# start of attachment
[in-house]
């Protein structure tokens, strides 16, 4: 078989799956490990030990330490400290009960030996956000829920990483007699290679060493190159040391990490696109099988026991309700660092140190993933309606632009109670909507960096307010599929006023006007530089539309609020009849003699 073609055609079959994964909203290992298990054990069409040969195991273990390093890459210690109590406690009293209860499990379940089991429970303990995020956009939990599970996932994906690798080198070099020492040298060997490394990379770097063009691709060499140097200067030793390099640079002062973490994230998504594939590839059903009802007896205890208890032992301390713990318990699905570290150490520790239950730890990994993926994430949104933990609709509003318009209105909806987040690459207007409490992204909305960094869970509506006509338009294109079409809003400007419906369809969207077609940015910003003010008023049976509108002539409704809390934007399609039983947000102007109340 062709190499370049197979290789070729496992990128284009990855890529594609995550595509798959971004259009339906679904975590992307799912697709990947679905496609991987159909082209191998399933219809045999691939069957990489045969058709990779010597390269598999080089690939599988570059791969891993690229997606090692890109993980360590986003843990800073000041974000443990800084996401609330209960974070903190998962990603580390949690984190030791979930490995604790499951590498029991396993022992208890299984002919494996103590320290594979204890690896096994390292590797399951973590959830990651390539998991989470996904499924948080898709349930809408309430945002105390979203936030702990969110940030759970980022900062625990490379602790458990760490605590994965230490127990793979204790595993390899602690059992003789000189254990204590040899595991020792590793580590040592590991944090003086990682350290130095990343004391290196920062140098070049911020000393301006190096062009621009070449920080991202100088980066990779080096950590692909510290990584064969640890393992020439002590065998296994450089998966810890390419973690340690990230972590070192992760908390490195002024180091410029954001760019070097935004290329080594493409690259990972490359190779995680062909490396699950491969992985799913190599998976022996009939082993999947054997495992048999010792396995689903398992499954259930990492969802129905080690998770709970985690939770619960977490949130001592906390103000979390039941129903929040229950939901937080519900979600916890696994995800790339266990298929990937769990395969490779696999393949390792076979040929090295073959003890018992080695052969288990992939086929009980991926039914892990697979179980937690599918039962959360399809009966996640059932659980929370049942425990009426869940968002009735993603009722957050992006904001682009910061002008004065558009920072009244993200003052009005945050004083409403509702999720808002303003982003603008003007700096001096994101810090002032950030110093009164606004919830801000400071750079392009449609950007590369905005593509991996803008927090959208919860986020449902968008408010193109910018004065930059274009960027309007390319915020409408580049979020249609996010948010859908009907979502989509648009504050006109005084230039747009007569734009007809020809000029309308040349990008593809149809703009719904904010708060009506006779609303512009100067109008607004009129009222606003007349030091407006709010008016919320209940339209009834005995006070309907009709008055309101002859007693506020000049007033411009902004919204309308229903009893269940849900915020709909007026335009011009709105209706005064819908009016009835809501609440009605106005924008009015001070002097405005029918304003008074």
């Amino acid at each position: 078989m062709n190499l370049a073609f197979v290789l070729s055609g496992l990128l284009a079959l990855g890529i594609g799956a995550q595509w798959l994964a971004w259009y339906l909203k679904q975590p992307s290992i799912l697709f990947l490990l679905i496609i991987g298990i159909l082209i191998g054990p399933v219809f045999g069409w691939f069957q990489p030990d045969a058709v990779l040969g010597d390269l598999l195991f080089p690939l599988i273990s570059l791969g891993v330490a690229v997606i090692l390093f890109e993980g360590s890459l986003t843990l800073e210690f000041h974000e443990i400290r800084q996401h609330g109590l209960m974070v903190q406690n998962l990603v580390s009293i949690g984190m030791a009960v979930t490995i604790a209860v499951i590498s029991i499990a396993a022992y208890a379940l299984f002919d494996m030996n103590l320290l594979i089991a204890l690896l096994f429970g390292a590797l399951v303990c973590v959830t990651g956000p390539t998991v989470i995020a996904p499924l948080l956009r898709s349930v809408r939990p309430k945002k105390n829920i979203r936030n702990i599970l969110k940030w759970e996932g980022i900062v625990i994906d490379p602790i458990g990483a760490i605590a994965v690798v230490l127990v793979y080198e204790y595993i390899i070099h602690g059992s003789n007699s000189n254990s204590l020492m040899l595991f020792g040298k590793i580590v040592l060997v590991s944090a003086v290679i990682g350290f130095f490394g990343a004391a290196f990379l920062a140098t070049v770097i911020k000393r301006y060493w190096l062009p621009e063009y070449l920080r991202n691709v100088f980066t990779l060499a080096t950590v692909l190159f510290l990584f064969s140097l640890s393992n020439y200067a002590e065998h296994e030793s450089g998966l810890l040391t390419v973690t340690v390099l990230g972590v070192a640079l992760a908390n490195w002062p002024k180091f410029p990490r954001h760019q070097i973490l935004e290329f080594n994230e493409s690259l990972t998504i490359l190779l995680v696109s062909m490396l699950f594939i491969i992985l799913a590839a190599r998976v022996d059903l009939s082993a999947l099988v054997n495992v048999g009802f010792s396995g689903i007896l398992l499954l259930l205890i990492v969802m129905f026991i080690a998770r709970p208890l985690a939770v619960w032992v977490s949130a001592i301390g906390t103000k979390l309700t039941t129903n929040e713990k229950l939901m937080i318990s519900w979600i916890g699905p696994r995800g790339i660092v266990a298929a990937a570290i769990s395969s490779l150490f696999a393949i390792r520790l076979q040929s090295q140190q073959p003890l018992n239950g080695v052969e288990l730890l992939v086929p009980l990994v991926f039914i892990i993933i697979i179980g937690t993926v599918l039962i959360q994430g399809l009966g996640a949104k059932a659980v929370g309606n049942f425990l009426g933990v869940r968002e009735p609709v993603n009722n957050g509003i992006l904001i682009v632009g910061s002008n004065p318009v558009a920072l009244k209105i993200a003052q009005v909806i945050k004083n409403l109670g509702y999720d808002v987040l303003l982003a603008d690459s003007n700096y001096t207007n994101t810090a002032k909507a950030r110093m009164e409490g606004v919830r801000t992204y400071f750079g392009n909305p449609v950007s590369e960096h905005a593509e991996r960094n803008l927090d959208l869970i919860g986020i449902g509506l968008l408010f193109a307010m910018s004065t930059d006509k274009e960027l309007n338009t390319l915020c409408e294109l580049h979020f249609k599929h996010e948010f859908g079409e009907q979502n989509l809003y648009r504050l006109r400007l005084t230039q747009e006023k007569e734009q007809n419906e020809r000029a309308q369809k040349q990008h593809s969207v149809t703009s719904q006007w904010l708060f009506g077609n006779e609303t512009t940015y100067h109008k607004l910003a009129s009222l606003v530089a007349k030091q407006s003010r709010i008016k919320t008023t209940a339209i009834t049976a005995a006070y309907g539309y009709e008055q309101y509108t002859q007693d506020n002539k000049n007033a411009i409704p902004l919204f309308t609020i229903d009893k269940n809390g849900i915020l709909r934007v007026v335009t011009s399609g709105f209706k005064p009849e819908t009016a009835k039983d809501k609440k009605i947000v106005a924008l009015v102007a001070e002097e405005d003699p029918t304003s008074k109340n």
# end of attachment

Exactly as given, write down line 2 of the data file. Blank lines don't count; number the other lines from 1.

């Protein structure tokens, strides 16, 4: 078989799956490990030990330490400290009960030996956000829920990483007699290679060493190159040391990490696109099988026991309700660092140190993933309606632009109670909507960096307010599929006023006007530089539309609020009849003699 073609055609079959994964909203290992298990054990069409040969195991273990390093890459210690109590406690009293209860499990379940089991429970303990995020956009939990599970996932994906690798080198070099020492040298060997490394990379770097063009691709060499140097200067030793390099640079002062973490994230998504594939590839059903009802007896205890208890032992301390713990318990699905570290150490520790239950730890990994993926994430949104933990609709509003318009209105909806987040690459207007409490992204909305960094869970509506006509338009294109079409809003400007419906369809969207077609940015910003003010008023049976509108002539409704809390934007399609039983947000102007109340 062709190499370049197979290789070729496992990128284009990855890529594609995550595509798959971004259009339906679904975590992307799912697709990947679905496609991987159909082209191998399933219809045999691939069957990489045969058709990779010597390269598999080089690939599988570059791969891993690229997606090692890109993980360590986003843990800073000041974000443990800084996401609330209960974070903190998962990603580390949690984190030791979930490995604790499951590498029991396993022992208890299984002919494996103590320290594979204890690896096994390292590797399951973590959830990651390539998991989470996904499924948080898709349930809408309430945002105390979203936030702990969110940030759970980022900062625990490379602790458990760490605590994965230490127990793979204790595993390899602690059992003789000189254990204590040899595991020792590793580590040592590991944090003086990682350290130095990343004391290196920062140098070049911020000393301006190096062009621009070449920080991202100088980066990779080096950590692909510290990584064969640890393992020439002590065998296994450089998966810890390419973690340690990230972590070192992760908390490195002024180091410029954001760019070097935004290329080594493409690259990972490359190779995680062909490396699950491969992985799913190599998976022996009939082993999947054997495992048999010792396995689903398992499954259930990492969802129905080690998770709970985690939770619960977490949130001592906390103000979390039941129903929040229950939901937080519900979600916890696994995800790339266990298929990937769990395969490779696999393949390792076979040929090295073959003890018992080695052969288990992939086929009980991926039914892990697979179980937690599918039962959360399809009966996640059932659980929370049942425990009426869940968002009735993603009722957050992006904001682009910061002008004065558009920072009244993200003052009005945050004083409403509702999720808002303003982003603008003007700096001096994101810090002032950030110093009164606004919830801000400071750079392009449609950007590369905005593509991996803008927090959208919860986020449902968008408010193109910018004065930059274009960027309007390319915020409408580049979020249609996010948010859908009907979502989509648009504050006109005084230039747009007569734009007809020809000029309308040349990008593809149809703009719904904010708060009506006779609303512009100067109008607004009129009222606003007349030091407006709010008016919320209940339209009834005995006070309907009709008055309101002859007693506020000049007033411009902004919204309308229903009893269940849900915020709909007026335009011009709105209706005064819908009016009835809501609440009605106005924008009015001070002097405005029918304003008074």